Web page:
After a few minutes, the emcee read from her script that the ceremony would now begin. We would later find out that the emcee was a student in the teacher training program and was also the University (or possibly national?) champion of cup stacking! To being, the leaders each introduced their teams like an NBA starting lineup and we clapped for each individual. As an example, mine went something like this. “This is Evan Wettengal. He has a lot of experience with… teaching and I’m pretty sure he has been very knowledgeable in developing the different parts of this thing that he helped develop.”* Clap clap clap.
After introductions, the emcee informed us that it was time to sign certificates with fancy fonts in leather folders. So they did and, from where I was sitting, it looked like this:
Next, the emcee informed us that now we would all stand together and take a picture. So we did:
After that, each of the leaders gave a short speech saying how proud they were of their teams and how excited they were for this opportunity. Following speeches was a discussion portion. Each of us teachers were expected to ask a question of the committee of professors. We tried to ask thoughtful questions. We received, I felt, rather vague, fluffy responses. It is still mostly unclear to me what this partnership actually is or what this ceremony actually represented.
I should take a moment to point out that while we did our best on this project, none of us will be involved in this school moving forward, so our investment is rather limited. A while back, the owner asked me to lead the new school, which I took as a nice compliment. I did give it brief consideration. Ultimately, the intrigue and potential of this opportunity had more risks than benefits for me at this time. More than that, I feel that it’s time for me to head home, at least for a while. Even still, I am very curious to see what comes of this project!**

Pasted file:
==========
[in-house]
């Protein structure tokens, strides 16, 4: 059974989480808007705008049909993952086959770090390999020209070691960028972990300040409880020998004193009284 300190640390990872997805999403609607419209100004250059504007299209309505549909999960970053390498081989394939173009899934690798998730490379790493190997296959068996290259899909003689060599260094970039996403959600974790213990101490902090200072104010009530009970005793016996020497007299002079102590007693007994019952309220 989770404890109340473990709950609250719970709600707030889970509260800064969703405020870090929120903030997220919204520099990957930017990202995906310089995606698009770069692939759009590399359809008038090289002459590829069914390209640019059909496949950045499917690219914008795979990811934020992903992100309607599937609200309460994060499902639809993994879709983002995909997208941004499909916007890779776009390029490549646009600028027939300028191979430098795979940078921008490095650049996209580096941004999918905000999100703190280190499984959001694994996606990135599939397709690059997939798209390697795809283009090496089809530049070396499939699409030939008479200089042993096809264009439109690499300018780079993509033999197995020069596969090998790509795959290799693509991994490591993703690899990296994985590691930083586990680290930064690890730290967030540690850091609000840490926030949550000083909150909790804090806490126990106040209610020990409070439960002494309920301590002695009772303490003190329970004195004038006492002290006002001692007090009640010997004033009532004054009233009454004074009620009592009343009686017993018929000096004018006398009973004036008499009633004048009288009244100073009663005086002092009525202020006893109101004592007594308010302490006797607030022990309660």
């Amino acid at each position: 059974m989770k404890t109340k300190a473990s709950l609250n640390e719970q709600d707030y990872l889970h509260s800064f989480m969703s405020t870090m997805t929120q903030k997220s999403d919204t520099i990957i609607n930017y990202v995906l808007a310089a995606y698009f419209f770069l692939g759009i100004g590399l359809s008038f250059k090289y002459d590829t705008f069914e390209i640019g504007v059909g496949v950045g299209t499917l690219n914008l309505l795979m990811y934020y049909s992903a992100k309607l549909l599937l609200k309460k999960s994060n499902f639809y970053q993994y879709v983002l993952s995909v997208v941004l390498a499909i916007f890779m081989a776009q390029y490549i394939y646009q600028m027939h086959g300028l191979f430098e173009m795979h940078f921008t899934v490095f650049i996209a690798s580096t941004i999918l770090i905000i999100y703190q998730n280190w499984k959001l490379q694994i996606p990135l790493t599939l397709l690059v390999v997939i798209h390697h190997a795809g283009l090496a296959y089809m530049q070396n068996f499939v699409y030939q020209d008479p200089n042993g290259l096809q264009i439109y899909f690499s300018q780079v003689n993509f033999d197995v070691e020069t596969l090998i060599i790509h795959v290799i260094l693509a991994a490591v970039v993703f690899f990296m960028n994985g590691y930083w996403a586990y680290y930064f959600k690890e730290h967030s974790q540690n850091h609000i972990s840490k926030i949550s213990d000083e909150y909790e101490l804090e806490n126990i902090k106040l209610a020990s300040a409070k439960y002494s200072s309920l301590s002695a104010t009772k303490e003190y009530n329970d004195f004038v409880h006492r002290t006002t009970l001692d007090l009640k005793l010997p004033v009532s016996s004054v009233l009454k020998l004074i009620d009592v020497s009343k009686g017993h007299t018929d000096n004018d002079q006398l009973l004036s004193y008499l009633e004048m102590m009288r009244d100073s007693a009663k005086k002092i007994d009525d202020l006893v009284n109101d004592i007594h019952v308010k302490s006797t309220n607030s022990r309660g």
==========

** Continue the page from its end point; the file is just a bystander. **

Anyway, after the discussion portion, the emcee, ever-professional, and with a careful eye on the clock at all times, informed us that the ceremony was now over. We were each given a box full of various breads and pastries. We shook a few hands, gave a few smiles and bows, and headed back to our real jobs.
Overall, I loved this as a cultural experience. I am proud of our work on this project and honored that I was able to be a part of it. While my American colleagues and I found the ceremony a bit, perhaps, over-the-top, I do appreciate the cultural desire to make a big deal out of inconsequential events. I am in awe of the Taiwanese people’s courtesy, politeness, and adherence to rules and formalities. It’s very different from the way I operate: gregarious, sarcastic, and iconoclastic. I think it has probably been good for me to experience the other end of the spectrum and get some lessons in smiling and nodding shutting the f*ck up sometimes. There are pros and cons to both, of course, as I mentioned at the top of this post. As with anything and everything in life, the best results come from finding the balance in the middle. Be polite, respect authority, honor traditions… AND… question institutions, break rules in the name of justice, and don’t be boring. Is it possible to do both? Should we try?
**DM me for actual opinions